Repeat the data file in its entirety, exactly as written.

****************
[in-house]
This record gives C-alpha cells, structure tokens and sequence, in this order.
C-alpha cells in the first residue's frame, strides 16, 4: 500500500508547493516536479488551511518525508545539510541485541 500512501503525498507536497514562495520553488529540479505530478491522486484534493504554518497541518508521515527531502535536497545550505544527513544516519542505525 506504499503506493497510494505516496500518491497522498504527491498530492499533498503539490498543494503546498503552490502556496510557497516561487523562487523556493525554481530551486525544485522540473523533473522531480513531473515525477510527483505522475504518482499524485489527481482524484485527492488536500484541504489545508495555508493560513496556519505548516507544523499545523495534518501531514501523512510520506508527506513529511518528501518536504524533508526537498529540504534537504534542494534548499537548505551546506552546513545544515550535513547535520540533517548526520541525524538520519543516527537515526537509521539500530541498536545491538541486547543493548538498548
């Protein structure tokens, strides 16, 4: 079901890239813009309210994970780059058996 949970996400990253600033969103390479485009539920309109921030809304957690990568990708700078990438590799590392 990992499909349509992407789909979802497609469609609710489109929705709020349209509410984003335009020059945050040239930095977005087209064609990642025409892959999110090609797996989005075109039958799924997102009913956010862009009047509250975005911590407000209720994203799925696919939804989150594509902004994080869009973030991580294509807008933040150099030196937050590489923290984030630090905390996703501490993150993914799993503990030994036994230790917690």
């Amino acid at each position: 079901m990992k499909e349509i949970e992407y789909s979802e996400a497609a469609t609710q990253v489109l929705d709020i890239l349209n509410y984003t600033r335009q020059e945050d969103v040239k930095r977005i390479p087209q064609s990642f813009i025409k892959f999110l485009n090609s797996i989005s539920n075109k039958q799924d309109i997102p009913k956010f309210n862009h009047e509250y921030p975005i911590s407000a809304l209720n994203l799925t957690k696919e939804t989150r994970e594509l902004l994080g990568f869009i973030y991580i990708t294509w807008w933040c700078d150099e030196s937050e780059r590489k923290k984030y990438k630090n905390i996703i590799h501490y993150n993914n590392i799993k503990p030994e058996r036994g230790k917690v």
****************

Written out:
[in-house]
This record gives C-alpha cells, structure tokens and sequence, in this order.
C-alpha cells in the first residue's frame, strides 16, 4: 500500500508547493516536479488551511518525508545539510541485541 500512501503525498507536497514562495520553488529540479505530478491522486484534493504554518497541518508521515527531502535536497545550505544527513544516519542505525 506504499503506493497510494505516496500518491497522498504527491498530492499533498503539490498543494503546498503552490502556496510557497516561487523562487523556493525554481530551486525544485522540473523533473522531480513531473515525477510527483505522475504518482499524485489527481482524484485527492488536500484541504489545508495555508493560513496556519505548516507544523499545523495534518501531514501523512510520506508527506513529511518528501518536504524533508526537498529540504534537504534542494534548499537548505551546506552546513545544515550535513547535520540533517548526520541525524538520519543516527537515526537509521539500530541498536545491538541486547543493548538498548
């Protein structure tokens, strides 16, 4: 079901890239813009309210994970780059058996 949970996400990253600033969103390479485009539920309109921030809304957690990568990708700078990438590799590392 990992499909349509992407789909979802497609469609609710489109929705709020349209509410984003335009020059945050040239930095977005087209064609990642025409892959999110090609797996989005075109039958799924997102009913956010862009009047509250975005911590407000209720994203799925696919939804989150594509902004994080869009973030991580294509807008933040150099030196937050590489923290984030630090905390996703501490993150993914799993503990030994036994230790917690």
């Amino acid at each position: 079901m990992k499909e349509i949970e992407y789909s979802e996400a497609a469609t609710q990253v489109l929705d709020i890239l349209n509410y984003t600033r335009q020059e945050d969103v040239k930095r977005i390479p087209q064609s990642f813009i025409k892959f999110l485009n090609s797996i989005s539920n075109k039958q799924d309109i997102p009913k956010f309210n862009h009047e509250y921030p975005i911590s407000a809304l209720n994203l799925t957690k696919e939804t989150r994970e594509l902004l994080g990568f869009i973030y991580i990708t294509w807008w933040c700078d150099e030196s937050e780059r590489k923290k984030y990438k630090n905390i996703i590799h501490y993150n993914n590392i799993k503990p030994e058996r036994g230790k917690v």